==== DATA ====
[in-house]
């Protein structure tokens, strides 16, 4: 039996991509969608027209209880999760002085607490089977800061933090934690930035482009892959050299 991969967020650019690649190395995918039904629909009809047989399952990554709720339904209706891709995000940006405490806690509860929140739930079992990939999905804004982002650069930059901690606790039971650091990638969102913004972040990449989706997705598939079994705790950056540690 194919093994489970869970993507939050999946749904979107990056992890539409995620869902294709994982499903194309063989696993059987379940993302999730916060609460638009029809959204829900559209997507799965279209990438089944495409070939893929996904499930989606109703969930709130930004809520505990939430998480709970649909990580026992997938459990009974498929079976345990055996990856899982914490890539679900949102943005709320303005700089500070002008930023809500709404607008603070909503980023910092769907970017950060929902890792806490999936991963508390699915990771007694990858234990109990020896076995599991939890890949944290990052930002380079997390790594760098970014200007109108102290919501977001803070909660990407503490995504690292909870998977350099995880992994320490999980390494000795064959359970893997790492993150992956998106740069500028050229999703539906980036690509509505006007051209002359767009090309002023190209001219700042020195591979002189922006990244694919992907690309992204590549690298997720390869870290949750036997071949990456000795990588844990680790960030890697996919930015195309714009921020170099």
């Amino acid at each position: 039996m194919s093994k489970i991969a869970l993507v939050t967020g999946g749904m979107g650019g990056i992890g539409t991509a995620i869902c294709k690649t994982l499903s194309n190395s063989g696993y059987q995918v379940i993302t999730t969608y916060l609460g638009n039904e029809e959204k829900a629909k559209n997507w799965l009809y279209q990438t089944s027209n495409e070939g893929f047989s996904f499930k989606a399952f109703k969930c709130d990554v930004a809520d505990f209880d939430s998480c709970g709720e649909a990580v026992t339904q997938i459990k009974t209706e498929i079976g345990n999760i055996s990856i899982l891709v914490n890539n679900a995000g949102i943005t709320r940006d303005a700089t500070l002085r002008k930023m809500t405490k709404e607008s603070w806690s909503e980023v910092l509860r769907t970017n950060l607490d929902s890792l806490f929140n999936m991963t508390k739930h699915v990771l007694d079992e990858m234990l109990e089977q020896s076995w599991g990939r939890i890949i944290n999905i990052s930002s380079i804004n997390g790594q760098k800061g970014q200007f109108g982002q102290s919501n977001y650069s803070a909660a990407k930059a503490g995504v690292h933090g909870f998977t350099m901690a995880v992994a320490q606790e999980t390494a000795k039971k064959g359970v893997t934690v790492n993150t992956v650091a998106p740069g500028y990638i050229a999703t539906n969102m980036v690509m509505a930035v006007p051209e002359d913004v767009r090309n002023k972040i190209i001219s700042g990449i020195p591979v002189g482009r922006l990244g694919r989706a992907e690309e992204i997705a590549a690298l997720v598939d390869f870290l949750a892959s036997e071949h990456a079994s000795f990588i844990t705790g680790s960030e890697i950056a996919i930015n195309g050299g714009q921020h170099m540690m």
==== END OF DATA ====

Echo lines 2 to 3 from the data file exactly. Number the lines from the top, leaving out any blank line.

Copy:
């Protein structure tokens, strides 16, 4: 039996991509969608027209209880999760002085607490089977800061933090934690930035482009892959050299 991969967020650019690649190395995918039904629909009809047989399952990554709720339904209706891709995000940006405490806690509860929140739930079992990939999905804004982002650069930059901690606790039971650091990638969102913004972040990449989706997705598939079994705790950056540690 194919093994489970869970993507939050999946749904979107990056992890539409995620869902294709994982499903194309063989696993059987379940993302999730916060609460638009029809959204829900559209997507799965279209990438089944495409070939893929996904499930989606109703969930709130930004809520505990939430998480709970649909990580026992997938459990009974498929079976345990055996990856899982914490890539679900949102943005709320303005700089500070002008930023809500709404607008603070909503980023910092769907970017950060929902890792806490999936991963508390699915990771007694990858234990109990020896076995599991939890890949944290990052930002380079997390790594760098970014200007109108102290919501977001803070909660990407503490995504690292909870998977350099995880992994320490999980390494000795064959359970893997790492993150992956998106740069500028050229999703539906980036690509509505006007051209002359767009090309002023190209001219700042020195591979002189922006990244694919992907690309992204590549690298997720390869870290949750036997071949990456000795990588844990680790960030890697996919930015195309714009921020170099």
């Amino acid at each position: 039996m194919s093994k489970i991969a869970l993507v939050t967020g999946g749904m979107g650019g990056i992890g539409t991509a995620i869902c294709k690649t994982l499903s194309n190395s063989g696993y059987q995918v379940i993302t999730t969608y916060l609460g638009n039904e029809e959204k829900a629909k559209n997507w799965l009809y279209q990438t089944s027209n495409e070939g893929f047989s996904f499930k989606a399952f109703k969930c709130d990554v930004a809520d505990f209880d939430s998480c709970g709720e649909a990580v026992t339904q997938i459990k009974t209706e498929i079976g345990n999760i055996s990856i899982l891709v914490n890539n679900a995000g949102i943005t709320r940006d303005a700089t500070l002085r002008k930023m809500t405490k709404e607008s603070w806690s909503e980023v910092l509860r769907t970017n950060l607490d929902s890792l806490f929140n999936m991963t508390k739930h699915v990771l007694d079992e990858m234990l109990e089977q020896s076995w599991g990939r939890i890949i944290n999905i990052s930002s380079i804004n997390g790594q760098k800061g970014q200007f109108g982002q102290s919501n977001y650069s803070a909660a990407k930059a503490g995504v690292h933090g909870f998977t350099m901690a995880v992994a320490q606790e999980t390494a000795k039971k064959g359970v893997t934690v790492n993150t992956v650091a998106p740069g500028y990638i050229a999703t539906n969102m980036v690509m509505a930035v006007p051209e002359d913004v767009r090309n002023k972040i190209i001219s700042g990449i020195p591979v002189g482009r922006l990244g694919r989706a992907e690309e992204i997705a590549a690298l997720v598939d390869f870290l949750a892959s036997e071949h990456a079994s000795f990588i844990t705790g680790s960030e890697i950056a996919i930015n195309g050299g714009q921020h170099m540690m």